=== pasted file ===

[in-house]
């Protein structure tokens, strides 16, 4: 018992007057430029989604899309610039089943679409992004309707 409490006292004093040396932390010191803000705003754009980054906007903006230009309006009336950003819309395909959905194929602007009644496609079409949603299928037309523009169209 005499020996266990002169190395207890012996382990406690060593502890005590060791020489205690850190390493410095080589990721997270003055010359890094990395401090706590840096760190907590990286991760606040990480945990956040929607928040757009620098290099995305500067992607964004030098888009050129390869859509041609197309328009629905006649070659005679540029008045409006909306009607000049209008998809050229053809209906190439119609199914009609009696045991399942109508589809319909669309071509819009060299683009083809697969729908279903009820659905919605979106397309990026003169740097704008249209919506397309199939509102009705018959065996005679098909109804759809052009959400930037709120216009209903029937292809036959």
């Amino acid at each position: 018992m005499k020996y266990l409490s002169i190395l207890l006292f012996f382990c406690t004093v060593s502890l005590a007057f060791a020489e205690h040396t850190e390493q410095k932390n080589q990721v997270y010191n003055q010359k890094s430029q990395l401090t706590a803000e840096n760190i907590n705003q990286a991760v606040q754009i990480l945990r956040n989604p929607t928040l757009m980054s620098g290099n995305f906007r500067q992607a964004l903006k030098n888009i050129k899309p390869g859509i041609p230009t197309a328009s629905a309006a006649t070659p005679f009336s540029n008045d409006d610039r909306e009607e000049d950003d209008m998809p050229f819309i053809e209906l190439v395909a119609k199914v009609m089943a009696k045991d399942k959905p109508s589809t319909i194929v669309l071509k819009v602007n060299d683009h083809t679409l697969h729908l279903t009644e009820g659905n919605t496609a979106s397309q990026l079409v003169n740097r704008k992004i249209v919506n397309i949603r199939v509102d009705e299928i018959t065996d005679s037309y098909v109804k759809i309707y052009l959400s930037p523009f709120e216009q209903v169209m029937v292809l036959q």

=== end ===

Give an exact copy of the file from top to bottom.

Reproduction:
[in-house]
């Protein structure tokens, strides 16, 4: 018992007057430029989604899309610039089943679409992004309707 409490006292004093040396932390010191803000705003754009980054906007903006230009309006009336950003819309395909959905194929602007009644496609079409949603299928037309523009169209 005499020996266990002169190395207890012996382990406690060593502890005590060791020489205690850190390493410095080589990721997270003055010359890094990395401090706590840096760190907590990286991760606040990480945990956040929607928040757009620098290099995305500067992607964004030098888009050129390869859509041609197309328009629905006649070659005679540029008045409006909306009607000049209008998809050229053809209906190439119609199914009609009696045991399942109508589809319909669309071509819009060299683009083809697969729908279903009820659905919605979106397309990026003169740097704008249209919506397309199939509102009705018959065996005679098909109804759809052009959400930037709120216009209903029937292809036959």
């Amino acid at each position: 018992m005499k020996y266990l409490s002169i190395l207890l006292f012996f382990c406690t004093v060593s502890l005590a007057f060791a020489e205690h040396t850190e390493q410095k932390n080589q990721v997270y010191n003055q010359k890094s430029q990395l401090t706590a803000e840096n760190i907590n705003q990286a991760v606040q754009i990480l945990r956040n989604p929607t928040l757009m980054s620098g290099n995305f906007r500067q992607a964004l903006k030098n888009i050129k899309p390869g859509i041609p230009t197309a328009s629905a309006a006649t070659p005679f009336s540029n008045d409006d610039r909306e009607e000049d950003d209008m998809p050229f819309i053809e209906l190439v395909a119609k199914v009609m089943a009696k045991d399942k959905p109508s589809t319909i194929v669309l071509k819009v602007n060299d683009h083809t679409l697969h729908l279903t009644e009820g659905n919605t496609a979106s397309q990026l079409v003169n740097r704008k992004i249209v919506n397309i949603r199939v509102d009705e299928i018959t065996d005679s037309y098909v109804k759809i309707y052009l959400s930037p523009f709120e216009q209903v169209m029937v292809l036959q």